“The community reaction to Hurricane Harvey and the Astros winning the World Series a couple of months later made me very proud to be a lifelong Houstonian. Houston’s always been a great city, but we always feel overshadowed. It seems like all people know about Houston is oil and gas and NASA. Showing the world how to help out your neighbor and finally being world champions again brought an energy to the city I haven’t felt before.” Wright decided to try to harness this new energy, and presented his idea to a handful of local breweries. Almost everyone who heard about it was excited to see how it would work out.
He reached out to all of the Houston area members of the Texas Craft Brewers Guild, and lined up twenty three breweries to each make their own beer using the same type of yeast. “I wanted each brewery to come up with their own beer and market it their own way. I only asked that people use the yeast, and to use the name and logo on the package or tap handle so customers would know it’s part of the project. If I tried to assign certain beer styles to certain breweries or tell them how much to make, it would’ve been easier for me to plan it out, but then we’d lose the creativity of all of the breweries involved, which was the point. To let everybody get creative with what they’re producing, I hope that there will be more ownership of the project by everyone involved, and lets them show off what they can brew.”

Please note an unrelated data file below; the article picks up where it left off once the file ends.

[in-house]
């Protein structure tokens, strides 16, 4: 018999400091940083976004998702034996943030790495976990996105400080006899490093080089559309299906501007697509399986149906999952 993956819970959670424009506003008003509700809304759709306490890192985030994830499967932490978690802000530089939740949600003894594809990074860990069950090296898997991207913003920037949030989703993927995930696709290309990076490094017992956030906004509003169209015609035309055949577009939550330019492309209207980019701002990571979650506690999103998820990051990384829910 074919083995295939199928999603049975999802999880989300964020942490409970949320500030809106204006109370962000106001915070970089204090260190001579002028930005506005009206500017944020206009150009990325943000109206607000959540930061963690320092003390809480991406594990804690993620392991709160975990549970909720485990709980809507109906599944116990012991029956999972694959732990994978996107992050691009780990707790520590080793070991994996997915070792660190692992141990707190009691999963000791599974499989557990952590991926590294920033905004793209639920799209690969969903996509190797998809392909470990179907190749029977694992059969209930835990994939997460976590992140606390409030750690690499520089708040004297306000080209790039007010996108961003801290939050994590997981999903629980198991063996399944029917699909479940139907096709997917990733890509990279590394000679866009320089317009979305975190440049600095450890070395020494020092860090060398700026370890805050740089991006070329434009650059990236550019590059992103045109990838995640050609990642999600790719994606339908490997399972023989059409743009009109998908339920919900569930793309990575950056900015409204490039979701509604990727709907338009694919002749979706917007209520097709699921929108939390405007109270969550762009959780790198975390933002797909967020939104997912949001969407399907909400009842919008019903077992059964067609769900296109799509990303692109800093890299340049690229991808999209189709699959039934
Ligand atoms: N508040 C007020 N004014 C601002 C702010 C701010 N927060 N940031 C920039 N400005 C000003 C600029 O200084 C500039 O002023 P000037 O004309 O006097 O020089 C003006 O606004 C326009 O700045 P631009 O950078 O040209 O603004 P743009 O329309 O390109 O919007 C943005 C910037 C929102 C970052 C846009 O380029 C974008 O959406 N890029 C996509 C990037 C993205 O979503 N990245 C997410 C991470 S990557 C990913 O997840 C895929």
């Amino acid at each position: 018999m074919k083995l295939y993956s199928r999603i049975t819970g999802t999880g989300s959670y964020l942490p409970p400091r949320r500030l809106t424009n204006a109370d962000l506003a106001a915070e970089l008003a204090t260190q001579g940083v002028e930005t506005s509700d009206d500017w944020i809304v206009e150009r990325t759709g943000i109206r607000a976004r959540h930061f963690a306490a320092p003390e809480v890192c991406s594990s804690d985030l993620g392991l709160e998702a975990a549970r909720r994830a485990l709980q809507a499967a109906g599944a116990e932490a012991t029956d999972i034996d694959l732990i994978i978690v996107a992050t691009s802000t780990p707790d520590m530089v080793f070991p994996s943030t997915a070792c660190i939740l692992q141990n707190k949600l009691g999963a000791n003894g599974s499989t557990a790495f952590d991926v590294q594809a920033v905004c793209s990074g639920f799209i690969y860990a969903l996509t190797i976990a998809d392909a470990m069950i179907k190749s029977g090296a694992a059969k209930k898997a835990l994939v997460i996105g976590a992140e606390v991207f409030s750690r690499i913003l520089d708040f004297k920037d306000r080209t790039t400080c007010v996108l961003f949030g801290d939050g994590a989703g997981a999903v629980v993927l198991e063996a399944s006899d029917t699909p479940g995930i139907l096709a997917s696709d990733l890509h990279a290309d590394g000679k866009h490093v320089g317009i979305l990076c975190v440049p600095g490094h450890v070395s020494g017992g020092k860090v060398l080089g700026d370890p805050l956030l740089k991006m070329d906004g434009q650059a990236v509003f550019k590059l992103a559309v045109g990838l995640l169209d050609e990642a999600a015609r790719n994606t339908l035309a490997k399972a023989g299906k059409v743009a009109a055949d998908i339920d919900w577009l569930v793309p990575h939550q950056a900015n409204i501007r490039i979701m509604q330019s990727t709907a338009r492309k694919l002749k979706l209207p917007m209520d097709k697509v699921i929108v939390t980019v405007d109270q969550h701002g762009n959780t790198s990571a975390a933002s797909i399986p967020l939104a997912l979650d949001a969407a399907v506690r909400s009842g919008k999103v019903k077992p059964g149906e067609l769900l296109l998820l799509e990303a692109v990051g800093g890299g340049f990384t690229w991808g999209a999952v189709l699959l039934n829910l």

To the best of his knowledge, this is the largest group of breweries that have worked together collaboratively in the modern craft brewing era. “I’ve always been impressed that our industry has so many collaboration beers, brewed by two or more breweries. I can’t think of many other industries that would consider it. That’s one thing that keeps the craft brewing community special, even as it evolves. I’m very excited to try all the beers that the twenty three breweries come up with, and to give the craft beer drinkers of the Houston area an opportunity to be a part of our collaborative experiment.”
The breweries involved in the Houston Daisy Chain Experiment are Southern Star, 8th Wonder, Eureka Heights, Copperhead, 11 Below, Sigma, Braman, Lone Pint, Town in City, Bearded Fox, Brash, No Label, BAKFISH, Texas Leaguer, Buffalo Bayou, Platypus, City Acre, Holler, Fetching Lab, Whole Foods Brewing, Spindletap, Blackwater Draw, and New Republic.